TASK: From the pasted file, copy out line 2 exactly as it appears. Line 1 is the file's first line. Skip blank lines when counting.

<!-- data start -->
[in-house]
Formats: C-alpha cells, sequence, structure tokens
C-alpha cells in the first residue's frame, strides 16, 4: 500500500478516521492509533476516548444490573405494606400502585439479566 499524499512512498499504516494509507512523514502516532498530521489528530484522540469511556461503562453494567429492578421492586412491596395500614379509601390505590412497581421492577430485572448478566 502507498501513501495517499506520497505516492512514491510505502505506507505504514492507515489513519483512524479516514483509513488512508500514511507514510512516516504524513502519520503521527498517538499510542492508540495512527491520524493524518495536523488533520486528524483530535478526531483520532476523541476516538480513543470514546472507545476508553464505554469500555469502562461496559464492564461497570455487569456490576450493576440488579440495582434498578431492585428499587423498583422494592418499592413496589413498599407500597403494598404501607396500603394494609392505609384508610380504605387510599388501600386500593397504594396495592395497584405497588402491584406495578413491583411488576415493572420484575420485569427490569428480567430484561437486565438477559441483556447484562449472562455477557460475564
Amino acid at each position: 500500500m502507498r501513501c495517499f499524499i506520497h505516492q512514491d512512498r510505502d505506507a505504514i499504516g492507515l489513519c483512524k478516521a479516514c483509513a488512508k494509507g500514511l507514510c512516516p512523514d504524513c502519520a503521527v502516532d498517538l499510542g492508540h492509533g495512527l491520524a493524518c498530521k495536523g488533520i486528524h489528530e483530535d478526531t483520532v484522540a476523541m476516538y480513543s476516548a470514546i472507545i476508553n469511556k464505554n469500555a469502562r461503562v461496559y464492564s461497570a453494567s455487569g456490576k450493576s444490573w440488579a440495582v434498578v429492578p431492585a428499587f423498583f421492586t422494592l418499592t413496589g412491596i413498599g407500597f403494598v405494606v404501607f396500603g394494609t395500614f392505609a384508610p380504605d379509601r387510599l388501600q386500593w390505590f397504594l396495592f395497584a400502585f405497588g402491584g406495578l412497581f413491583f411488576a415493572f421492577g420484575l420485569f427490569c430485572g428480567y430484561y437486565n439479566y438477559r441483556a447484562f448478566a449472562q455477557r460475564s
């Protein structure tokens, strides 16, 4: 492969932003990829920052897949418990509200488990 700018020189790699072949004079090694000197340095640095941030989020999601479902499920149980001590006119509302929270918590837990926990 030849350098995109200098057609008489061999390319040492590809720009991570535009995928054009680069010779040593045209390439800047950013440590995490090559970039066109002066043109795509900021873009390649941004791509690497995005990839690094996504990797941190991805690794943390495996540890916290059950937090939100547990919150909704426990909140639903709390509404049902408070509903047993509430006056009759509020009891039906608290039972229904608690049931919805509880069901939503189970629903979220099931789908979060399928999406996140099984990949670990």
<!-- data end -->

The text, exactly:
Formats: C-alpha cells, sequence, structure tokens